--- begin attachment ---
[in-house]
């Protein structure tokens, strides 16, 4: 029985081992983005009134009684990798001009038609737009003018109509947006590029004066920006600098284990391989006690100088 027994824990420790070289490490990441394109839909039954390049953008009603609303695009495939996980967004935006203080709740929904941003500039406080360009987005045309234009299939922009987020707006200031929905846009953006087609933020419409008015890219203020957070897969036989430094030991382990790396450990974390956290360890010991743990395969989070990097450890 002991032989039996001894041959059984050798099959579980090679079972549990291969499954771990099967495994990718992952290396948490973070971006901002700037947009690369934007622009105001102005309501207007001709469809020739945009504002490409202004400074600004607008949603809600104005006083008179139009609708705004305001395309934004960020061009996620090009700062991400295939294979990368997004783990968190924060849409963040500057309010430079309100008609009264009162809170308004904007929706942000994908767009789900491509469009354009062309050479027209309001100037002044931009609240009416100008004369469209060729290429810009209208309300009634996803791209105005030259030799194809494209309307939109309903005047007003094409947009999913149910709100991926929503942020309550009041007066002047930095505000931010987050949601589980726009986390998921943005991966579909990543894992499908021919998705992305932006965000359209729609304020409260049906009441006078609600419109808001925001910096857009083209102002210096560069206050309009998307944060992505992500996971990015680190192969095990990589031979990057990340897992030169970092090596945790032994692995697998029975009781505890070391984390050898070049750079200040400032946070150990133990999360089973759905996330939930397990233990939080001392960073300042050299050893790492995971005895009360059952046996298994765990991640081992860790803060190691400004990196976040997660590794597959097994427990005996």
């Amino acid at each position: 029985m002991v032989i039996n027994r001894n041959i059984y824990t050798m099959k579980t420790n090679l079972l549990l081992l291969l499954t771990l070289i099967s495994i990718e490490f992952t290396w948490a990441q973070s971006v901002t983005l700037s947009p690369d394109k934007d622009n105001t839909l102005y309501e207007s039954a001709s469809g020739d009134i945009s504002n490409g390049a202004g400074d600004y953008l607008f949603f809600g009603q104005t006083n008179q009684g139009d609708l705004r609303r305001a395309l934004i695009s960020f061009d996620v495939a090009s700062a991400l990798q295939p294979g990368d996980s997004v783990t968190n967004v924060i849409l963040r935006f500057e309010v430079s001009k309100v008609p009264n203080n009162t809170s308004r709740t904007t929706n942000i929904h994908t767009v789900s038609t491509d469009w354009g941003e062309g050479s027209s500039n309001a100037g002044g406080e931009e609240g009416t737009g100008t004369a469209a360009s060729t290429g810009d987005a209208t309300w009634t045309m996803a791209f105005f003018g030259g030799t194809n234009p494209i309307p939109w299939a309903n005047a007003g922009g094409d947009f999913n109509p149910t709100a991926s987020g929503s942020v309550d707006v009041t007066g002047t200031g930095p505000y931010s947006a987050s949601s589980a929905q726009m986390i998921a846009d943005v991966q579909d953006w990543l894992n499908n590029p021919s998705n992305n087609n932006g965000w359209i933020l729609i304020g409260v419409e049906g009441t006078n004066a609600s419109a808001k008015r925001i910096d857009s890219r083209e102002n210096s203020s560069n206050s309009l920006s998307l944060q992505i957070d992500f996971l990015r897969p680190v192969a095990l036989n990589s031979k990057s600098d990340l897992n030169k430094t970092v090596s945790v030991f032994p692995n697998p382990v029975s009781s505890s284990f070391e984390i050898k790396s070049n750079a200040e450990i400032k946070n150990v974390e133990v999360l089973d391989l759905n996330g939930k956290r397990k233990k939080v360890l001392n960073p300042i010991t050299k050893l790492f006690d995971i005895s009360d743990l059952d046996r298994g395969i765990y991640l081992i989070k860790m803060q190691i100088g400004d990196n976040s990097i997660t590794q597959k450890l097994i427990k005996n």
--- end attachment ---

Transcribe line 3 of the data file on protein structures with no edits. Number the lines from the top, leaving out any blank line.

């Amino acid at each position: 029985m002991v032989i039996n027994r001894n041959i059984y824990t050798m099959k579980t420790n090679l079972l549990l081992l291969l499954t771990l070289i099967s495994i990718e490490f992952t290396w948490a990441q973070s971006v901002t983005l700037s947009p690369d394109k934007d622009n105001t839909l102005y309501e207007s039954a001709s469809g020739d009134i945009s504002n490409g390049a202004g400074d600004y953008l607008f949603f809600g009603q104005t006083n008179q009684g139009d609708l705004r609303r305001a395309l934004i695009s960020f061009d996620v495939a090009s700062a991400l990798q295939p294979g990368d996980s997004v783990t968190n967004v924060i849409l963040r935006f500057e309010v430079s001009k309100v008609p009264n203080n009162t809170s308004r709740t904007t929706n942000i929904h994908t767009v789900s038609t491509d469009w354009g941003e062309g050479s027209s500039n309001a100037g002044g406080e931009e609240g009416t737009g100008t004369a469209a360009s060729t290429g810009d987005a209208t309300w009634t045309m996803a791209f105005f003018g030259g030799t194809n234009p494209i309307p939109w299939a309903n005047a007003g922009g094409d947009f999913n109509p149910t709100a991926s987020g929503s942020v309550d707006v009041t007066g002047t200031g930095p505000y931010s947006a987050s949601s589980a929905q726009m986390i998921a846009d943005v991966q579909d953006w990543l894992n499908n590029p021919s998705n992305n087609n932006g965000w359209i933020l729609i304020g409260v419409e049906g009441t006078n004066a609600s419109a808001k008015r925001i910096d857009s890219r083209e102002n210096s203020s560069n206050s309009l920006s998307l944060q992505i957070d992500f996971l990015r897969p680190v192969a095990l036989n990589s031979k990057s600098d990340l897992n030169k430094t970092v090596s945790v030991f032994p692995n697998p382990v029975s009781s505890s284990f070391e984390i050898k790396s070049n750079a200040e450990i400032k946070n150990v974390e133990v999360l089973d391989l759905n996330g939930k956290r397990k233990k939080v360890l001392n960073p300042i010991t050299k050893l790492f006690d995971i005895s009360d743990l059952d046996r298994g395969i765990y991640l081992i989070k860790m803060q190691i100088g400004d990196n976040s990097i997660t590794q597959k450890l097994i427990k005996n």